Sherri’s Corner – Snow Birds

Every October for as long as I can remember, a group of friends has made the 16 (give or take) hour drive from Iowa to come up here and hunt ducks. The original crew of duck hunters came up over 50 years ago and this same crew is 4th generation members of that same group in one way or another. I don’t remember meeting any of these guys, that’s how long I’ve known them!! Now although I don’t remember what year I started tagging along on the early morning hunts, I do remember that the weather was for the most part, usually decent. We’ve dealt with skiffs of snow, rain, fog and even uncomfortably warm temperatures while out hunting ducks but we’ve never had to deal with the heavy, wet snow that fell in early October of 2016 (The last time this much snow fell this early in the year, was in 1916) The snowfall broke tree branches from the sheer weight of it, it also caused the closure of schools and highways in certain parts of the province. Harvest came to an abrupt halt and many farmers still had a fair amount of crop out in the field. Yet, with all the chaos the weather caused – it didn’t deter the hunters from sticking to the original plan of the Saskatchewan duck hunt.

The road leading to the hunting shack was nothing short of a boggy soup hole and without 4 wheel drive, there wasn’t much point in trying to get down it! Scouting was now a bit more of a challenge since we had to stay on the well traveled roads or else we’d be looking for a tow rope instead of a duck hunt. With the amount of swathed and standing crops still out in the fields, that was also a factor that deterred a few farmers from allowing anyone to set up on their land (not to mention the unwanted amount of fresh moisture) We did manage to find a shoot fairly close to home that seemed quite promising considering the amount of ducks feeding on the leftover combined peas in the field.

The next morning we all met for coffee and headed out to the pea field in the fog. One good thing about all the white stuff on the ground was that we didn’t have to guess the feeding spot because the amount of duck tracks in the snow let us know we were on the X. We unloaded the decoys and blinds out of the trailer and begin a typical set up – minus the fact that we were sinking in knee deep snow in order to place our lay down blinds! Another new addition to our set up this year was the white blankets we put over top of our blinds instead of finding stubble and weeds to blend us in! The deep snow wasn’t all bad as it allowed the blinds to sink in and made an insulated cozy cushion for the blinds.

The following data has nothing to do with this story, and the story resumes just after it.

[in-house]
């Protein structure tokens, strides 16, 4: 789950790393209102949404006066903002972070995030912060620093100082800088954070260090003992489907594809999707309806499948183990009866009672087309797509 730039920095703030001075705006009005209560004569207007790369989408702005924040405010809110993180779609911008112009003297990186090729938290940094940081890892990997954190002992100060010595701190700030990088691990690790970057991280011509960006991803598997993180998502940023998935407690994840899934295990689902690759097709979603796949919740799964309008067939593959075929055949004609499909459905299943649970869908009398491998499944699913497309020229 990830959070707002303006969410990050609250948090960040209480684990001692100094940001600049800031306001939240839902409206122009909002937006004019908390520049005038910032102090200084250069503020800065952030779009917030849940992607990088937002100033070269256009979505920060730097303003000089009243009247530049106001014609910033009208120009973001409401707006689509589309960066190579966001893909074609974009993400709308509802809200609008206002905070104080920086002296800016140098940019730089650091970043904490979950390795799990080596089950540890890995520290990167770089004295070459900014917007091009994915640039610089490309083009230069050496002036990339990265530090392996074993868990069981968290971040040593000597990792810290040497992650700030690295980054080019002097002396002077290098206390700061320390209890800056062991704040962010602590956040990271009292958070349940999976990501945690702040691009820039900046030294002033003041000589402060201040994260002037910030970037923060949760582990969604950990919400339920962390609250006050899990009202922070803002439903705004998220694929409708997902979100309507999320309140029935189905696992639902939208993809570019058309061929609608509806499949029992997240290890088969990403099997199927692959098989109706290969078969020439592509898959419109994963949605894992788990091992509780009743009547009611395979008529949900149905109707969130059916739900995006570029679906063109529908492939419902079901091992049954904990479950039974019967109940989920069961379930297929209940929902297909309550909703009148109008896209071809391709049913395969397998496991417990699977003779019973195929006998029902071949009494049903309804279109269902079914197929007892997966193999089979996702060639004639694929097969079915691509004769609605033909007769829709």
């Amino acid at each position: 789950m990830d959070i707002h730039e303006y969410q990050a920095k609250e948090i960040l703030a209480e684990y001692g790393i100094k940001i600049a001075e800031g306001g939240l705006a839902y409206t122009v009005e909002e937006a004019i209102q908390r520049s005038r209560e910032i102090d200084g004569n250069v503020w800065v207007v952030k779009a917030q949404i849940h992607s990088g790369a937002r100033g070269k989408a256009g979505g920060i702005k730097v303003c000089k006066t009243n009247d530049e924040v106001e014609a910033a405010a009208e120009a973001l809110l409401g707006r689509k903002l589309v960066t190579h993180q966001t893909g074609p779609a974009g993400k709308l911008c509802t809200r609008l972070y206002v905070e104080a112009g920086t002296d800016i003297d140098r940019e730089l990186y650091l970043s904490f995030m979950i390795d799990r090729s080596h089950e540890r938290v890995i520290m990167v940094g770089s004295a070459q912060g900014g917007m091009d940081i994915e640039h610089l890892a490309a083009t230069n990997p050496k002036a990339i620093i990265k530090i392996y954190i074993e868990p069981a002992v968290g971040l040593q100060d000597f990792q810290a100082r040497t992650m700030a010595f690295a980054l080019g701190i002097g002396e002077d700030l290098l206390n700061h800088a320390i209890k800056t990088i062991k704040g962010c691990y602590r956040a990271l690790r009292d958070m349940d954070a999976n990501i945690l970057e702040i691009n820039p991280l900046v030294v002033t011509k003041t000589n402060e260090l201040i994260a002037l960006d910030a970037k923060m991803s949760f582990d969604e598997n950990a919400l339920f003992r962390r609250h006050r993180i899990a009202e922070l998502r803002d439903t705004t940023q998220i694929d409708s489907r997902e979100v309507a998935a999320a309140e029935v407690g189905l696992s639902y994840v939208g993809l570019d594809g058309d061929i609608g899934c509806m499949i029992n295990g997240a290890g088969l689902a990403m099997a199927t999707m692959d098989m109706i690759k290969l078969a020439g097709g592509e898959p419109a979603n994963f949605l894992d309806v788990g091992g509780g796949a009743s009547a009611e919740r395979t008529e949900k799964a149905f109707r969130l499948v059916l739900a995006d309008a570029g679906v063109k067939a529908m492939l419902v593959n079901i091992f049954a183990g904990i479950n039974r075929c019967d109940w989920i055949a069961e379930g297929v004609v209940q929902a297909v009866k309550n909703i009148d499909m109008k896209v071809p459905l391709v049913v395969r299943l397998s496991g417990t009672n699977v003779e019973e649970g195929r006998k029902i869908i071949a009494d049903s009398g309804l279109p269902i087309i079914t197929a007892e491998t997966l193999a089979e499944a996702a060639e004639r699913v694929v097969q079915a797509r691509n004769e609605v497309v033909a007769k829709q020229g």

As the fog lifted and daybreak started showing through, the ducks started moving. It wasn’t a barn burner sort of morning by any means but it was still a hunt that we made the best of considering the weather and the hand that mother nature had dealt us. Between 8 shooters we got 13 ducks which is definitely not our best ratio but at the same time, I don’t think any of us will forget this past year. (Especially Dillan as this was his first time out duck hunting – he’s usually in a semi or pulling a grain cart when the hunters are here!) We didn’t find another shoot that week and the guys ended up packing their bags and heading home a couple days earlier than planned.

The weather ended up turning nice again a few weeks later, allowing a few more farmers to get their crops off. All the decoys and blinds got packed away in the trailer, even the new “white blanket” accessories to go with the blinds in case we ever have to deal with this particular challenge again in the future. Regardless of the temperature, the weather or any other challenges that arise, the annual duck hunt is something I’ve always looked forward to, it’s a tradition I hope we can carry on for another 50 years.

November 15, 2019 | Category: Blog | Comments: none


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